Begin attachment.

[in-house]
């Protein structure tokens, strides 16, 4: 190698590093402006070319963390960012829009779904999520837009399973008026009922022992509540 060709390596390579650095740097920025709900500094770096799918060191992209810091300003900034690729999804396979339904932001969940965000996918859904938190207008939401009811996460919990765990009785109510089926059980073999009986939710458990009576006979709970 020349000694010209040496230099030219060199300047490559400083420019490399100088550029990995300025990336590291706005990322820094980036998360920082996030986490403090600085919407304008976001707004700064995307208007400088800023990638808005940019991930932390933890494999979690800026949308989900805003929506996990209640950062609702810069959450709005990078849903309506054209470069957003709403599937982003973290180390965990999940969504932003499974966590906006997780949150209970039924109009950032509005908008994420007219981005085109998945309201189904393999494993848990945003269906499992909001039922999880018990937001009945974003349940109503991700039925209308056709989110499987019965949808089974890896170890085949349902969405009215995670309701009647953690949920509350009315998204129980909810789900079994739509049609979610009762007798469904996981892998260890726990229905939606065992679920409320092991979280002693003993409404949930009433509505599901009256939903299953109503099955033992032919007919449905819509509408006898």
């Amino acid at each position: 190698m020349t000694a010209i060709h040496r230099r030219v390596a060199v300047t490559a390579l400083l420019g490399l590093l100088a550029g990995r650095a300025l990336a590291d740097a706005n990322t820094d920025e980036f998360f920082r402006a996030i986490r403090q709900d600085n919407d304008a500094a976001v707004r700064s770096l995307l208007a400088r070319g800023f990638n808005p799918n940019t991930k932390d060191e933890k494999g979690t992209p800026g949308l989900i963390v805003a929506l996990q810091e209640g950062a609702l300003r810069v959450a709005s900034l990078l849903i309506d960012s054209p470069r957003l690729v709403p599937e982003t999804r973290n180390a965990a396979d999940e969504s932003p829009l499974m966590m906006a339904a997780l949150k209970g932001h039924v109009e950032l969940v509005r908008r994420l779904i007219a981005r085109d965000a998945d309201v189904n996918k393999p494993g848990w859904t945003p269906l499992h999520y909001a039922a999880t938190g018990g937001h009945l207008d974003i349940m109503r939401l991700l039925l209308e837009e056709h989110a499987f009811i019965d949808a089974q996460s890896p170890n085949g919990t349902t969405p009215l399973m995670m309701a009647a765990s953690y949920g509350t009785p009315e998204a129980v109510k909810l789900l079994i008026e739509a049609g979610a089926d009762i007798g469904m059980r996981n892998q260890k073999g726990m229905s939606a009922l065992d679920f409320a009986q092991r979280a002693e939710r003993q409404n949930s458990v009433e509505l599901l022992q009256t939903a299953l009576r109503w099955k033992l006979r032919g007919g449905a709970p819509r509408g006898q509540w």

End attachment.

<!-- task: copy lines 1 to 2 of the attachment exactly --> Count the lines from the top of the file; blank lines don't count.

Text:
[in-house]
């Protein structure tokens, strides 16, 4: 190698590093402006070319963390960012829009779904999520837009399973008026009922022992509540 060709390596390579650095740097920025709900500094770096799918060191992209810091300003900034690729999804396979339904932001969940965000996918859904938190207008939401009811996460919990765990009785109510089926059980073999009986939710458990009576006979709970 020349000694010209040496230099030219060199300047490559400083420019490399100088550029990995300025990336590291706005990322820094980036998360920082996030986490403090600085919407304008976001707004700064995307208007400088800023990638808005940019991930932390933890494999979690800026949308989900805003929506996990209640950062609702810069959450709005990078849903309506054209470069957003709403599937982003973290180390965990999940969504932003499974966590906006997780949150209970039924109009950032509005908008994420007219981005085109998945309201189904393999494993848990945003269906499992909001039922999880018990937001009945974003349940109503991700039925209308056709989110499987019965949808089974890896170890085949349902969405009215995670309701009647953690949920509350009315998204129980909810789900079994739509049609979610009762007798469904996981892998260890726990229905939606065992679920409320092991979280002693003993409404949930009433509505599901009256939903299953109503099955033992032919007919449905819509509408006898």